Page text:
When I started my practice in 2016 I was excited at the prospect of a change of scene. I had been working in Shoreditch and Clerkenwell for nearly twenty years and felt that there were interesting opportunities and roles to explore beyond there.
So I moved to Deal which is a small seaside town in east Kent. The office is based in Dover, five miles along the coast. Dover is a fascinating place, dominated equally by its incredible history and the contemporary reality of its port infrastructure. The studio occupies a former shop on Castle Street, a well-preserved, early 19th century street with the Market Square at one end and Dover Castle looming over it at the other. Along the back of the street runs Dover’s slightly mysterious River Dour, a beautiful chalk stream that comes off the North Downs but is rarely visible in the town itself.
Some of our work is based here: we are designing an art building for a local school as well as a new nursery school. We have also just finished a public artwork on the Kent Downs just outside the town, one of a number of projects we have worked on with Dover Arts Development, an important local arts organisation. As part of my professorship at the University of Brighton, I teach an MArch design studio and this year we have focused on Dover, exploring new uses for some of its remarkable but unoccupied buildings.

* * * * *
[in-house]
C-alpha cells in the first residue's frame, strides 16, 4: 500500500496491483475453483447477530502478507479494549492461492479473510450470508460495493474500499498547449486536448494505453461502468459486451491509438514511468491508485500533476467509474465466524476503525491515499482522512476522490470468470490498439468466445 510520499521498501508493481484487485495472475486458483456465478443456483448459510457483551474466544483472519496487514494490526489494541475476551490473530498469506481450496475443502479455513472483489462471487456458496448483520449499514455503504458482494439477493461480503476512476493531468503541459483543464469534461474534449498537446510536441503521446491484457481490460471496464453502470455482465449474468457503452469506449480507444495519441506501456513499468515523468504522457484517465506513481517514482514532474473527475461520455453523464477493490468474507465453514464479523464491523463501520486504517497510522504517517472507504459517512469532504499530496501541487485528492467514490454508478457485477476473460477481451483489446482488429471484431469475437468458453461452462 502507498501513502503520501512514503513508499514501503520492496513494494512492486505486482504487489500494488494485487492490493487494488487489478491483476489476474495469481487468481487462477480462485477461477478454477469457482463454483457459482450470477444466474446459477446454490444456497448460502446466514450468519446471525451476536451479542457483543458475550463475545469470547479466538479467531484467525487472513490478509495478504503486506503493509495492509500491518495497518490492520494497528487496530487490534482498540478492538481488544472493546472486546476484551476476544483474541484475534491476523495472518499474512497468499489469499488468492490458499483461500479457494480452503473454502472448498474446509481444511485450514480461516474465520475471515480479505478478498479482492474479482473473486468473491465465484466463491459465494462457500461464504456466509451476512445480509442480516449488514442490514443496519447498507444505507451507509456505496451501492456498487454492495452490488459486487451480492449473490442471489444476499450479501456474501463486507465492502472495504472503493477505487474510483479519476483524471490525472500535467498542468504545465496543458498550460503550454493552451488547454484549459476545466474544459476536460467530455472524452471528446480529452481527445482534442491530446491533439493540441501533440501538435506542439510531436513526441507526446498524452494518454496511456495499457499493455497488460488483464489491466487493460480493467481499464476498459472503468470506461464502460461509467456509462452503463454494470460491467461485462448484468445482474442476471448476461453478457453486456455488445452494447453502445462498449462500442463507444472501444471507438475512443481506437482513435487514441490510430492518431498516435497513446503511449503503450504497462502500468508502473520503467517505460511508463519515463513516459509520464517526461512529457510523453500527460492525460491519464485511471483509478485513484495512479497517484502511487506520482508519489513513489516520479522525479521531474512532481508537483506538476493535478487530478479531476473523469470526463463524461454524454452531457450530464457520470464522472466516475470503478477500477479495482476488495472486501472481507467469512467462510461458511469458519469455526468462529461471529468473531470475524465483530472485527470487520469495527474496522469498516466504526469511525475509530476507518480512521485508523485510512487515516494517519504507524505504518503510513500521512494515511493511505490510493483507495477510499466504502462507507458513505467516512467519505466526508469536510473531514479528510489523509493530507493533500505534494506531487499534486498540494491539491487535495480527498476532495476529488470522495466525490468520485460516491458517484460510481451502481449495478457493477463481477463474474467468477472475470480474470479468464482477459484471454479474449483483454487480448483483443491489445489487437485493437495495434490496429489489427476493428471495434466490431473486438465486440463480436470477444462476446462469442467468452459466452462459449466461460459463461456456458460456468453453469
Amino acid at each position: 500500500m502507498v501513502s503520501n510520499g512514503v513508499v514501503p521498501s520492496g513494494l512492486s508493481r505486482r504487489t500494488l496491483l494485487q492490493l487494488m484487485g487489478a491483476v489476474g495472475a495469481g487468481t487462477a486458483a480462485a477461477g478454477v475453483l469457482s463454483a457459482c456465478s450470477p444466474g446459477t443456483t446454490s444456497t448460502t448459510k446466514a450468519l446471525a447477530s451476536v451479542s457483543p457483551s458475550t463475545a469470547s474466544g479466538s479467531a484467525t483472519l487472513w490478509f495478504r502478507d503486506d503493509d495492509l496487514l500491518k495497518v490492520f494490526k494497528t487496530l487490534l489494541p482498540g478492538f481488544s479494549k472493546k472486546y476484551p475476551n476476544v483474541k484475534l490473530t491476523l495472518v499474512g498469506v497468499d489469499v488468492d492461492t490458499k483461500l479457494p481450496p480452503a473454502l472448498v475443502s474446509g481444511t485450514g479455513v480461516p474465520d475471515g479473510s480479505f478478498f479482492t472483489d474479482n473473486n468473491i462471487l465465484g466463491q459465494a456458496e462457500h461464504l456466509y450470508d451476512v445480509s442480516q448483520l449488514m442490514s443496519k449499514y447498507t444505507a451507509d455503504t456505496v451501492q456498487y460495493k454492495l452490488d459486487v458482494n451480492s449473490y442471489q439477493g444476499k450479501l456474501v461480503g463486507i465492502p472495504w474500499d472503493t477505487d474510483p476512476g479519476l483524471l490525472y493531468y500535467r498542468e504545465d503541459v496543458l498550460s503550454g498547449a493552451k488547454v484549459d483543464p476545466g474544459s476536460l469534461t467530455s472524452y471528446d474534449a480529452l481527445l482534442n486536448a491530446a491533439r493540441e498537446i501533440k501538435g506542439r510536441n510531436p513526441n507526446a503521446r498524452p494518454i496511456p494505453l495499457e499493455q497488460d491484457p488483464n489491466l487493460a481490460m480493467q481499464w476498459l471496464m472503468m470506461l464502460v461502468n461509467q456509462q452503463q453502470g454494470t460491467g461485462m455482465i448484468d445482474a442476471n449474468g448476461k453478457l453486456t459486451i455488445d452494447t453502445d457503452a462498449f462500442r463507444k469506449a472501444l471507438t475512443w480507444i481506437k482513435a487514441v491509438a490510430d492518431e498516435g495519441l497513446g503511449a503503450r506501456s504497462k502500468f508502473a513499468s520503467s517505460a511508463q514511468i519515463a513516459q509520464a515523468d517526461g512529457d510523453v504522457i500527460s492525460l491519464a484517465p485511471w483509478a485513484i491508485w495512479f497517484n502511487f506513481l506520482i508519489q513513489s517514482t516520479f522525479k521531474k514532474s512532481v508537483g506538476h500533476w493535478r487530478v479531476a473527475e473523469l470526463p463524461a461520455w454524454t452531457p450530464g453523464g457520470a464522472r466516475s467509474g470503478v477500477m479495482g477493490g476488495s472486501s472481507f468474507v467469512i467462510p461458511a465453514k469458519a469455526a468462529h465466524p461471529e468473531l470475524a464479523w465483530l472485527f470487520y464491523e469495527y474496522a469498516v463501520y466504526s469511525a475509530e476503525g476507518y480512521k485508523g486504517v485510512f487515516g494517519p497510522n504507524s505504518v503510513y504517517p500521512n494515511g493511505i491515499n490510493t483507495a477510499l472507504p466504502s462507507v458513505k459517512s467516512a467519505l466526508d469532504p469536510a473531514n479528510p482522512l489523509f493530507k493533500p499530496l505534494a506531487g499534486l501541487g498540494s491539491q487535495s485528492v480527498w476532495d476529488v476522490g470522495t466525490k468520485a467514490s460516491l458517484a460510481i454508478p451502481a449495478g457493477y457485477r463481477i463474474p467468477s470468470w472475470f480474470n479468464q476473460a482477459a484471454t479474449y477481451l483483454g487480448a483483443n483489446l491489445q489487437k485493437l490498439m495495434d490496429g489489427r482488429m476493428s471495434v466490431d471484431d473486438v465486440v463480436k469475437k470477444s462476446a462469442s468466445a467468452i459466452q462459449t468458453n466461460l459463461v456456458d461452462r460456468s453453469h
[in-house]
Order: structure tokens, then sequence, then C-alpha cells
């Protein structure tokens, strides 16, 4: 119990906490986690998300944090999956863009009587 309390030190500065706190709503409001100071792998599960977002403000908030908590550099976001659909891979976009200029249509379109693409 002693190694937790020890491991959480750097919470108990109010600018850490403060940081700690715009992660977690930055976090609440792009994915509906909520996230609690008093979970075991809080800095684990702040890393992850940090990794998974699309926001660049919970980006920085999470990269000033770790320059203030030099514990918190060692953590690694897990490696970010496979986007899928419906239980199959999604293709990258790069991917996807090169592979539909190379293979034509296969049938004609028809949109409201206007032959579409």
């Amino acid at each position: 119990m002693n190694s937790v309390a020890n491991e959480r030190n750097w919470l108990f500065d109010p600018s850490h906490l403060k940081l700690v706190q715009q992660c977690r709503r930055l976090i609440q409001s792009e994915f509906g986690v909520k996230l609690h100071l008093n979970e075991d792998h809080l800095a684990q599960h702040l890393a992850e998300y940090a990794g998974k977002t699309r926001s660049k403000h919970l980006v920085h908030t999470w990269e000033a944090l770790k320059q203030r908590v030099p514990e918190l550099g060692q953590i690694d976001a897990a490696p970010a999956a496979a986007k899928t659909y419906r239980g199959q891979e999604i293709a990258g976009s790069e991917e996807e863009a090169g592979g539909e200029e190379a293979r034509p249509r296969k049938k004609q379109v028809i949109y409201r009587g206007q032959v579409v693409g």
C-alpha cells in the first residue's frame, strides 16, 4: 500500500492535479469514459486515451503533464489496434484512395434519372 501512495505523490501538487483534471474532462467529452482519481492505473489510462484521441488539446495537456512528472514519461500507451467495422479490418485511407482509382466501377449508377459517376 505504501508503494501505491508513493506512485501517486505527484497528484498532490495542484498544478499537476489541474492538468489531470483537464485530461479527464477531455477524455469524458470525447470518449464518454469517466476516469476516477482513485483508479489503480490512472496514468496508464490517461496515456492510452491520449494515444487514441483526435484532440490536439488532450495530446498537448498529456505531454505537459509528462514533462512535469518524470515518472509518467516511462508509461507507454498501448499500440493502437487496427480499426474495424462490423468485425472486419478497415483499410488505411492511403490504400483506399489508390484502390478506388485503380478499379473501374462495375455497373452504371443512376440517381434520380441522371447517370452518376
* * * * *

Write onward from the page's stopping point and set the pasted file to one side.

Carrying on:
It’s good to work locally but the practice’s work extends a lot further afield. We are designing an upcoming exhibition at the RIBA as well as houses in London and Holland. Moving here has allowed us to develop new approaches and to engage with the community in which we are based in profound ways. The work has developed too, taking on board new influences and drawing on architectural history as part of a distinctive approach.
Rural housing is a question that interests us a lot and we are involved in developing ideas that break out of the current, often very poor model for new housing in rural places. This feels like an urgent question as online working and the pandemic opens up the possibilities of where people live and spend their time. The practice feels very well positioned to explore these questions.